In a report focused on U.S. national debt-to-gross-domestic-product ratio issued in September, the moderate Brookings Institution said that a VAT of 15-20 percent may be needed to help close the national fiscal debt.
On the conservative side, Forbes.com columnist Bruce Bartlett wrote in October in support of a VAT, saying that if the United States adopted Europe’s average VAT rate of 20 percent, “we could raise $1 trillion per year in U.S. dollars.” Bartlett clearly does not have the same social program spending goals as Sachs, as Bartlett sees the VAT as a possible replacement for the corporate tax. Anticipating objections to the VAT as being a regressive tax, Bartlett said food could be taxed at a lower rate or exempted, “while higher rates may apply to goods thought to be consumed primarily by the rich.”
(Progressive economists Dean Baker of the Center for Economic and Policy Research and New York Times columnist Paul Krugman favor instead a financial transactions tax. Baker said a tax of 0.25 percent on stocks, futures, and credit default swaps would produce $140 billion annually, about one percent of GDP.)
In addition to a VAT to produce more revenues, Sachs favors deep cuts in the military budget to increase development assistance to impoverished countries, as well as boost spending for a variety of underfunded domestic programs. As a critic of U.S. wars in Iraq and Afghanistan, Sachs called for withdrawing all U.S. troops from those two countries for $150 billion-$200 billion in savings, while slashing another $100 billion from spending for nuclear weapons development and unnecessary weapons systems.
Sachs said the social-welfare countries of Sweden, Norway and Denmark offer many positive examples for the United States to emulate to deal with our growing poverty problem. Those countries, he said, are not only good at providing generous health care and other social insurance programs, but also have systems of government that emphasize “public values” and a sense of shared citizenship embodying a deeply-held belief that no citizen should be left behind.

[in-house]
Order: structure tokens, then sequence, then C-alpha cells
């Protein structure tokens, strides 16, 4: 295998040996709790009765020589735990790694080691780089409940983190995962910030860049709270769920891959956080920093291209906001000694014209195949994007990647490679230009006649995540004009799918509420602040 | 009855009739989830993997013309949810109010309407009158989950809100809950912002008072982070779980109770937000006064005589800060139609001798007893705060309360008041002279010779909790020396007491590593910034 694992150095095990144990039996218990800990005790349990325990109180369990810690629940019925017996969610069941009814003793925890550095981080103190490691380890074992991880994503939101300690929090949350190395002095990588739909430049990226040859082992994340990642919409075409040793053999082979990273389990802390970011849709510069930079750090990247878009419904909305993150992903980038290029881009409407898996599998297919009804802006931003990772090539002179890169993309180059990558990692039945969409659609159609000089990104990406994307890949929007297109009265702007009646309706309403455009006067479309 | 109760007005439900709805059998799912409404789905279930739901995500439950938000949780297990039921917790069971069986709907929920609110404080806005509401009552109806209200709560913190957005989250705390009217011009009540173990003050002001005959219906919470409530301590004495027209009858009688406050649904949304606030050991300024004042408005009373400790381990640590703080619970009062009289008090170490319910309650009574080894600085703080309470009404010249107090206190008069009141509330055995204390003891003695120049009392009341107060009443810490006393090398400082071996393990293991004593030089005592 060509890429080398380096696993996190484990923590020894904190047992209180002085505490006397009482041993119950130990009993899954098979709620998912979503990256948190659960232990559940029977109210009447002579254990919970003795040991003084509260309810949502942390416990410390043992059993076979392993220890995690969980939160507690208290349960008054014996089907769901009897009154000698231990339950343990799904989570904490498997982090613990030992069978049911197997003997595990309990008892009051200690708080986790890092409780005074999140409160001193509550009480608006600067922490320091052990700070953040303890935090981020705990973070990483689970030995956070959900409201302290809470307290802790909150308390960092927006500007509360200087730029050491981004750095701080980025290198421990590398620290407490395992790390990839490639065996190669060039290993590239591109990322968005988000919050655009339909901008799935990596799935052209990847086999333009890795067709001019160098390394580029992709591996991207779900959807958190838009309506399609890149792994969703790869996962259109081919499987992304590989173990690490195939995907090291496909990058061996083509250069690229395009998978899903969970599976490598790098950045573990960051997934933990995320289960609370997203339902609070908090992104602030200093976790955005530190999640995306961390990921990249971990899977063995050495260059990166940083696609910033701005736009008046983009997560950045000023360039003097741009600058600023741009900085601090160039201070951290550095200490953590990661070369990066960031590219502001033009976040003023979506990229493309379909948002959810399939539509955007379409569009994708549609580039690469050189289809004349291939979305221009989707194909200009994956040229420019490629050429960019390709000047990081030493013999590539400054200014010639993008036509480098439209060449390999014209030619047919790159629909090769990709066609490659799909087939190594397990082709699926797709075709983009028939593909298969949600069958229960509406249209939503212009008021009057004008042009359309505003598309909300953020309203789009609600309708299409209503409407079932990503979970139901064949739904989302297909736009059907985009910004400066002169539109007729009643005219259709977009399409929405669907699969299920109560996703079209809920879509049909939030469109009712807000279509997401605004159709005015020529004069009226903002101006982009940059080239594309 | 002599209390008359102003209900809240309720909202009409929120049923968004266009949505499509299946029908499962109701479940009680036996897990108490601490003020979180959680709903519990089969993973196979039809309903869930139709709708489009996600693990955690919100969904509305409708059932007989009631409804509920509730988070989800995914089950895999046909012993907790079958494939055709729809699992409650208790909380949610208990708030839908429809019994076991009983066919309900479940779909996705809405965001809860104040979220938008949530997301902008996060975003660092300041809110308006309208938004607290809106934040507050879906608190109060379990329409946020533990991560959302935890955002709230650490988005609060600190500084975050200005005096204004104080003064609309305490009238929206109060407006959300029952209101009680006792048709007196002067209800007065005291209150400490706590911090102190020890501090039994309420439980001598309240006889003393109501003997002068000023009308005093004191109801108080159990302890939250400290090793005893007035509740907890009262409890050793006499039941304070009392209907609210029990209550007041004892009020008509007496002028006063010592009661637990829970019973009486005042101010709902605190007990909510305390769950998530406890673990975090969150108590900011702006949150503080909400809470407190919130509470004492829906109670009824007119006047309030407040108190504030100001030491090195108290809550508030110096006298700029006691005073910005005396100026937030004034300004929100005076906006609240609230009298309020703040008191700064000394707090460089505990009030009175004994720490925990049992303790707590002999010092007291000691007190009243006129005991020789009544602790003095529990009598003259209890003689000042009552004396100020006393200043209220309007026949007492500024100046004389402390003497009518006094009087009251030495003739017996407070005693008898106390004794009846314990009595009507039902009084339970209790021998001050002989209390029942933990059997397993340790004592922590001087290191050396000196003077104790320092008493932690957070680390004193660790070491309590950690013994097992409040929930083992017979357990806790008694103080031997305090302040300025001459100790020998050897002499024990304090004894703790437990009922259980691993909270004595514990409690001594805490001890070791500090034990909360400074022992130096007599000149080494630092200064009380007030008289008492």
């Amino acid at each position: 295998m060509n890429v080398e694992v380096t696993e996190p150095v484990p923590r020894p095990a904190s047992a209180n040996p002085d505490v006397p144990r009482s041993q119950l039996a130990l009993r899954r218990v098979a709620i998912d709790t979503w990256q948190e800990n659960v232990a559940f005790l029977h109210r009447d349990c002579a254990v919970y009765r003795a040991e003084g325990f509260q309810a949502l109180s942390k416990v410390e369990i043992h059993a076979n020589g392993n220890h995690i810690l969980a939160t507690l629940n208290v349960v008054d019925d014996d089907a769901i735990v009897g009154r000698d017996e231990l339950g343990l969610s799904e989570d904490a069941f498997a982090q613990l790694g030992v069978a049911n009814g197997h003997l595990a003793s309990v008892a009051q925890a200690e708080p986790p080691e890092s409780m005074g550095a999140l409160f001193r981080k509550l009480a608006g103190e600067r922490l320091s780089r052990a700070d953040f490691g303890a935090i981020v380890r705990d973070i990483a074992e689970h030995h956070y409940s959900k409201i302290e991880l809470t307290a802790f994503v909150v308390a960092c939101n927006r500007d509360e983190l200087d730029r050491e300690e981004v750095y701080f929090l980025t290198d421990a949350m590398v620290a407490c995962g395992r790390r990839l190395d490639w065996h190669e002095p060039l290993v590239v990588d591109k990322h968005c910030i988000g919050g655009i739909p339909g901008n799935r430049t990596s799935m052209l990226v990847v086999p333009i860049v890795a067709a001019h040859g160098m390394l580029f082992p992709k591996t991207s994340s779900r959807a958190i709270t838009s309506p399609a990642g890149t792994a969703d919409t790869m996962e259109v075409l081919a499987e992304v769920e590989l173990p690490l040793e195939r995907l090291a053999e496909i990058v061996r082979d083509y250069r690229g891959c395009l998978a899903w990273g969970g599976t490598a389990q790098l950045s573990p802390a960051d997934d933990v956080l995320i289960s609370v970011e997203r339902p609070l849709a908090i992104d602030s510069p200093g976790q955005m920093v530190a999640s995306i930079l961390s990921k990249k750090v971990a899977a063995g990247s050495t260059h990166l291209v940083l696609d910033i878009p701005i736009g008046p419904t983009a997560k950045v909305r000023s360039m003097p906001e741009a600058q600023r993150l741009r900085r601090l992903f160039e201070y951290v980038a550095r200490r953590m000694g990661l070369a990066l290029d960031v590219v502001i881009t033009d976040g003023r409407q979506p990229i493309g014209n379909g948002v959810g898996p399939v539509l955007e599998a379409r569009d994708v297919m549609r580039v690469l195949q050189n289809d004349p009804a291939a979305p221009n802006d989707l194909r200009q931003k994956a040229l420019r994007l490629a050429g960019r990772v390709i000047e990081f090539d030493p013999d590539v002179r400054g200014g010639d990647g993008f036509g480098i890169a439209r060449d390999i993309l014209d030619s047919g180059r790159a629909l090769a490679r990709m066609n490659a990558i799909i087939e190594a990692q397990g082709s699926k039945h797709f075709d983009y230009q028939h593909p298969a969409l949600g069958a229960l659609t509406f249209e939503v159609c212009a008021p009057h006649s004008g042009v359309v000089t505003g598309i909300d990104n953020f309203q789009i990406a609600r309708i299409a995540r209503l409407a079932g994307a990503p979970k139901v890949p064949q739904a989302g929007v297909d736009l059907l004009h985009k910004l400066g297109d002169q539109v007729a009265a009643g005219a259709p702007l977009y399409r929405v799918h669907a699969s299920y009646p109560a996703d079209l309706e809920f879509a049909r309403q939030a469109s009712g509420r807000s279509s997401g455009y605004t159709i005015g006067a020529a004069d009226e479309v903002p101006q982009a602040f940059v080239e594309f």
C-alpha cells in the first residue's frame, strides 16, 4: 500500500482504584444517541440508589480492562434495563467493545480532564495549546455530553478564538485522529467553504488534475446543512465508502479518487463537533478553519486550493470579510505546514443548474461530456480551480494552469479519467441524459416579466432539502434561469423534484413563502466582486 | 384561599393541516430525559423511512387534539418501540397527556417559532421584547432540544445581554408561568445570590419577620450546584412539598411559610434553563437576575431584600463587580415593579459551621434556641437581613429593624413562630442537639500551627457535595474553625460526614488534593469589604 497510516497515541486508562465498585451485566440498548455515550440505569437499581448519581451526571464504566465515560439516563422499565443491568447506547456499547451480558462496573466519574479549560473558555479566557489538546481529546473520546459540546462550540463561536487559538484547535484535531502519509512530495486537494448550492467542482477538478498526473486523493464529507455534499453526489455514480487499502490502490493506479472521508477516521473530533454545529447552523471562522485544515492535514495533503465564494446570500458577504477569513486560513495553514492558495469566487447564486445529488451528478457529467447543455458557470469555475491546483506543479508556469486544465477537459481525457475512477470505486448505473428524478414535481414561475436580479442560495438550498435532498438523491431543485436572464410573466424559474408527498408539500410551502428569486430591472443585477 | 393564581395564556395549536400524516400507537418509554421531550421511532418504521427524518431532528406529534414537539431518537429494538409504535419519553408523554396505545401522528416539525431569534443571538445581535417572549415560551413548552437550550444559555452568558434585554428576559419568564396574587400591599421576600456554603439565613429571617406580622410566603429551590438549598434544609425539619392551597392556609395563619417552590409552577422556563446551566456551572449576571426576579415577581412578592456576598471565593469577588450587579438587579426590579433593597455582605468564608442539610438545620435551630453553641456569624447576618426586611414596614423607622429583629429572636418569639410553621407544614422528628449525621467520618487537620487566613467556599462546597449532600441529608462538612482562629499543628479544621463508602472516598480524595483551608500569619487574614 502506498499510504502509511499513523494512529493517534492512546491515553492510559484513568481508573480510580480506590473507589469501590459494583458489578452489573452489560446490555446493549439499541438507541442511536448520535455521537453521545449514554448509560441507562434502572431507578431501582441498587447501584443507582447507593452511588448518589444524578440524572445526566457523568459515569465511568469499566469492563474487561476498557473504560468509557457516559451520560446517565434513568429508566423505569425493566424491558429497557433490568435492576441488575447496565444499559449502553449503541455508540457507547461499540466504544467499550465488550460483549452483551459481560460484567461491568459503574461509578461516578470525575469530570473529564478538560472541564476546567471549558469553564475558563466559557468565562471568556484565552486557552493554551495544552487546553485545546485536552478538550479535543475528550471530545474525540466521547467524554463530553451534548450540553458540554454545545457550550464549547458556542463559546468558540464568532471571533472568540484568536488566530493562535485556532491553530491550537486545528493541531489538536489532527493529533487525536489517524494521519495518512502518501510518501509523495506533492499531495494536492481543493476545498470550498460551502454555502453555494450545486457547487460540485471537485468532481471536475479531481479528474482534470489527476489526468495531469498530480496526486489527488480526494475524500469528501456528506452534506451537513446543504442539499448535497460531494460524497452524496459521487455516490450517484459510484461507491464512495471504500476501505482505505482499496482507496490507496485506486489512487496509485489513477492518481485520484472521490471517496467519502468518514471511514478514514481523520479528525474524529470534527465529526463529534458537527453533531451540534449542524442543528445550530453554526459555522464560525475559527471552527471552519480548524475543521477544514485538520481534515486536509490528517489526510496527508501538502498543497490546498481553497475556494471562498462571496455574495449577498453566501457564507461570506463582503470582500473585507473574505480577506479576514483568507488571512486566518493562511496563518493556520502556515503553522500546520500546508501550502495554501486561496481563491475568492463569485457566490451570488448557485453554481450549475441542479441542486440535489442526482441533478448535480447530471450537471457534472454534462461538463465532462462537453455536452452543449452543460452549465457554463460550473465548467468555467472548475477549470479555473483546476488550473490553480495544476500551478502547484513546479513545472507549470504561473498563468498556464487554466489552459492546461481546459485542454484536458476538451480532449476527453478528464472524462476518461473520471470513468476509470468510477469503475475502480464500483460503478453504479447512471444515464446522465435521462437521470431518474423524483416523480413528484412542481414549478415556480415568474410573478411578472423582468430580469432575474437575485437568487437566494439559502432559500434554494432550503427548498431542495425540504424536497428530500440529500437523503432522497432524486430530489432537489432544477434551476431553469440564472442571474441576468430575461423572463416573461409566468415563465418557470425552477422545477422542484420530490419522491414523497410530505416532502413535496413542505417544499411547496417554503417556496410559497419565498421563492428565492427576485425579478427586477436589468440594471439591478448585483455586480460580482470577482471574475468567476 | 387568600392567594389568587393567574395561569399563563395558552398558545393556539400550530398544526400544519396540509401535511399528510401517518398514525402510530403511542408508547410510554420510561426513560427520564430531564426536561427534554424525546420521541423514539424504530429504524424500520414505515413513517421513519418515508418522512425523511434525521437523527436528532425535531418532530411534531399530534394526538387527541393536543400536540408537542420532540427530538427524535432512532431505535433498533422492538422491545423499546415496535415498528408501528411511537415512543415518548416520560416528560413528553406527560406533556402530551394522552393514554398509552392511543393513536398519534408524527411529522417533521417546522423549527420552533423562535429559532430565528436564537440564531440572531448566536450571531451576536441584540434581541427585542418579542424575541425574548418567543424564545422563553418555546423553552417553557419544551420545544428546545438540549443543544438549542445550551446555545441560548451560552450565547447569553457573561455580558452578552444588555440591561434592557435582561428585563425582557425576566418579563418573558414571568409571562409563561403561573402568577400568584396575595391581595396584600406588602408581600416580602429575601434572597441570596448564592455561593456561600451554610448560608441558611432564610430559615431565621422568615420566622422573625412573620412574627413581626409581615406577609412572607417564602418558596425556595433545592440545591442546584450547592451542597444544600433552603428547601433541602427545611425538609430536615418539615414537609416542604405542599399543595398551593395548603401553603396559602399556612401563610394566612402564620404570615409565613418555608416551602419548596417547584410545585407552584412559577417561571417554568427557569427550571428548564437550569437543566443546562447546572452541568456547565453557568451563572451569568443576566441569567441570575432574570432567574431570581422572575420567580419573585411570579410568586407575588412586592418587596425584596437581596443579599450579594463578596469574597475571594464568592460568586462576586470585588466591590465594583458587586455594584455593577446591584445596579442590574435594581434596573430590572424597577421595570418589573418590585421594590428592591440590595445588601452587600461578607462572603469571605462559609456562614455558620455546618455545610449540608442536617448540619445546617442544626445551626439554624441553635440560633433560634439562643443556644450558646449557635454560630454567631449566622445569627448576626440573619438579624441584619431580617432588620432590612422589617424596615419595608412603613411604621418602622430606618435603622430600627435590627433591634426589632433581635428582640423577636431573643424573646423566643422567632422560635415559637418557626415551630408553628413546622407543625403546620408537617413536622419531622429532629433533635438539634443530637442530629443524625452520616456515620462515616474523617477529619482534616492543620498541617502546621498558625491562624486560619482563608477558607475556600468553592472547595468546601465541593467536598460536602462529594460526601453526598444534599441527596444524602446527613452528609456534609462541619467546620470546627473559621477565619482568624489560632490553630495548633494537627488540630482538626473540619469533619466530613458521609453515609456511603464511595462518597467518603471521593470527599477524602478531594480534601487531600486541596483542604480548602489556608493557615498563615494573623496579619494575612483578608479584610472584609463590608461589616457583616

In his 2008 book “Common Wealth: Economics for A Crowded Planet,” Sachs presented a host of statistics and examples that show in virtually every category social-welfare countries are far better than mixed economy countries – and both kinds of countries are far better than free-market countries such as the United States – “in reducing poverty and inequality and in promoting health and prosperity,” as well as fostering a greater degree of social harmony and confidence in public institutions. Poverty at the time of the book’s 2008 publication stood at 5.6% of the population in social-welfare countries, and at 9 percent in mixed economies, far below the aforementioned U.S. poverty rate of 13.2 percent.
Sachs acknowledged that a new tax and increased funding for social programs with the aim of reducing poverty will be a tough sell because, “We’re stuck in this country in a sterile discussion led by ideologues who yell that we’re ‘turning socialist’.”
With the debate at this level largely framed by right-wing politicians and broadcasters, majority party Democratic leaders today shy away from discussing U.S. poverty and inequality, or calling for programs that smack of the New Deal or the Great Society. But, Sachs said, the press can help change the terms of debate by focusing on the tragic human stories of U.S. poverty and showing the great successes European social-welfare countries and others have had in limiting poverty.
In “Common Wealth,” Sachs wrote that U.S. policies pursue “a constricted notion of social insurance,” thereby fostering “a society of fear and vulnerability” that causes mainstream Americans to “feel increasingly unnerved by widening income inequality.” Americans need to be informed, Sachs said, that the United States “does not have to accept continued high rates of poverty as the price to pay for a vibrant market economy, since social insurance can be combined with a high-productivity market economy.”